It is not proper to debar the petitioner from bringing any kind of scientific evidence on record. But it is also true that a defendant can not be compelled to undergo a DNA test against his will. Such an observation was made by the Hon’ble Allahabad High Court before Hon’ble justice Syed Aftab Husain Rizvi in the matter of Shezad & Anr vs Shareef[CIVIL REVISION No. – 153 of 2019] on 12.11.2021.
The facts of the case were that an application 81(C) was moved by the plaintiff under Section 151 and Order 18 Rule IV C.P.C. by the plaintiff(here respondent) alleging that he and defendant no 2 were the sole legal heir of Md. Haneef and defendant no 1 was not the son of defendant no.2 Smt. Baano is the son of her brother Mohd. Usman and thereby nephew of defendant no.2. And this fact can be made clear by a DNA Test.
The Hon’ble High Court observed that “the point in issue in the original suit is whether the defendant no.2 is the real son of deceased Mohd. Haneef and his legal representative and has the right, title, or interest in the disputed property or not. The burden is on the plaintiff to prove his case and in support of his case, he wants to produce one sort of evidence that is scientific in nature. So it will not be proper to debar him from bringing such evidence on record. It is true that a person cannot be compelled to undergo a D.N.A. test which can be conducted only on the willingness of the concerned person. So it is for the defendants to decide whether they should go for the D.N.A. test or not. If they decline to go for the D.N.A. test, Section 114 of the Evidence Act may apply.”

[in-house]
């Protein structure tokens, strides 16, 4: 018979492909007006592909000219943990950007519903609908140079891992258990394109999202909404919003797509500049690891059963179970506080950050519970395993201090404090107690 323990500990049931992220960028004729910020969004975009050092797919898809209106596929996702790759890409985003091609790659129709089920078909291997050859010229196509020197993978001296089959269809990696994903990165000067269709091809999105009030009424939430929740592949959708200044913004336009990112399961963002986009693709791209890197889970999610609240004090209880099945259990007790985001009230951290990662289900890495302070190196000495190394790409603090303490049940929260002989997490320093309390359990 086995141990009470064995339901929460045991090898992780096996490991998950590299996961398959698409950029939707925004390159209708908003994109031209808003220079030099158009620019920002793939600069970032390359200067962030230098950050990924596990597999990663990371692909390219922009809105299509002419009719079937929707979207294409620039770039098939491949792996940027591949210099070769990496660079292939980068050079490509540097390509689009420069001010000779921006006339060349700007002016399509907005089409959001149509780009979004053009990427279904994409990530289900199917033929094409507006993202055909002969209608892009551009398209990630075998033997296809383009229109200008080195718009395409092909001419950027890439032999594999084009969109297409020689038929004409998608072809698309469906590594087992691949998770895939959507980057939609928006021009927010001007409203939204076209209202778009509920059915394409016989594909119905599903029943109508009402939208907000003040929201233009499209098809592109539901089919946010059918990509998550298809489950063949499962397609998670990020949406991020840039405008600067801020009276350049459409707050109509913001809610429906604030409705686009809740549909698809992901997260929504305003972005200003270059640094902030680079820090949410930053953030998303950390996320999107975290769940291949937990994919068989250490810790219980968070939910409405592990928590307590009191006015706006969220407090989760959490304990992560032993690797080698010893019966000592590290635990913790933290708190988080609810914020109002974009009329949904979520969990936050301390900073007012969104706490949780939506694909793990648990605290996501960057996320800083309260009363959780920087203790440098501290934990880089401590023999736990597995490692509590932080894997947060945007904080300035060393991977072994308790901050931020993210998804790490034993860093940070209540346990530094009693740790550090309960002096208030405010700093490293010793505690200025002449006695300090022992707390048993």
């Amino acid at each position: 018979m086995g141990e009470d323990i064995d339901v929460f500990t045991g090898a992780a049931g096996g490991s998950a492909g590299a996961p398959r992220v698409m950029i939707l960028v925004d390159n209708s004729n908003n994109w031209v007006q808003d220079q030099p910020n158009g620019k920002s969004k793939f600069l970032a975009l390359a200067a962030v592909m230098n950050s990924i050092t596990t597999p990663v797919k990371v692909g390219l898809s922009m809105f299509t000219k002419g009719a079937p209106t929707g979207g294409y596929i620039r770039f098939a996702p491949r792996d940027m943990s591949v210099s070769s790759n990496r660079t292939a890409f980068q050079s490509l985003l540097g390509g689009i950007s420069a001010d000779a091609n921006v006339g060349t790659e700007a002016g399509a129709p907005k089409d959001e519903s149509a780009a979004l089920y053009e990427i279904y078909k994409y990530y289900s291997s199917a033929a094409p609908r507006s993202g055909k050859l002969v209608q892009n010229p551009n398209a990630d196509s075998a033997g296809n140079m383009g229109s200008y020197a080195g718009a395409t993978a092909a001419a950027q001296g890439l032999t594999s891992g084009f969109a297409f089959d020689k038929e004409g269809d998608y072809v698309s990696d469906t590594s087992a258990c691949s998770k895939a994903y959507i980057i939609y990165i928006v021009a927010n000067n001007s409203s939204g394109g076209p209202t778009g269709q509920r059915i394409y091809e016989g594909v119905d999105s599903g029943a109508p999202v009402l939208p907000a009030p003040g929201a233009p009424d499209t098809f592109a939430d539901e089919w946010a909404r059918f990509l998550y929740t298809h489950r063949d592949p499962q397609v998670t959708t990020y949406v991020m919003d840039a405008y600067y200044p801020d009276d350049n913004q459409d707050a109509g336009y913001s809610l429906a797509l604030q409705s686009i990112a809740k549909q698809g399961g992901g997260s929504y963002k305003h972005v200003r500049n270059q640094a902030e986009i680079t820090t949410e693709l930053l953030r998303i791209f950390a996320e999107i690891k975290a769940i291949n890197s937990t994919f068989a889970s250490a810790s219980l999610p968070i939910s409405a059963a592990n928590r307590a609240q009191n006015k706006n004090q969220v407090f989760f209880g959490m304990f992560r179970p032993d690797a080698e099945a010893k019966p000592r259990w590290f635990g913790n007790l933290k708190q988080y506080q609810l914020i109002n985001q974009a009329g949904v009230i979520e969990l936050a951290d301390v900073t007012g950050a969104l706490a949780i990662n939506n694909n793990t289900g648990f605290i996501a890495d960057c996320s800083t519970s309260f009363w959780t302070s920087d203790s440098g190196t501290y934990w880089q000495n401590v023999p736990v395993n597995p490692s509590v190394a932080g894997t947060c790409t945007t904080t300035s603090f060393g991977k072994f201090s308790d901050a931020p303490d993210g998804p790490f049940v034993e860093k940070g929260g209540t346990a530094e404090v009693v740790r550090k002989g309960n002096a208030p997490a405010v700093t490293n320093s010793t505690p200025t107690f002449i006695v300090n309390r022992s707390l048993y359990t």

Finally, the Hon’ble High court held that the impugned judgment is just and proper, there is no illegality or impropriety in the impugned order and the revision lacks merit and is liable to be dismissed. Further, the Hon’ble High court also stated that the revisionist is at liberty to comply or disregard the impugned judgment. However, in case of non-compliance, the allegations may be determined by the concerned Court by drawing presumption of the nature contemplated in Section 114 of the Evidence Act and also the other evidence available on record.
Judgment Reviewed by: Rohan Kumar Thakur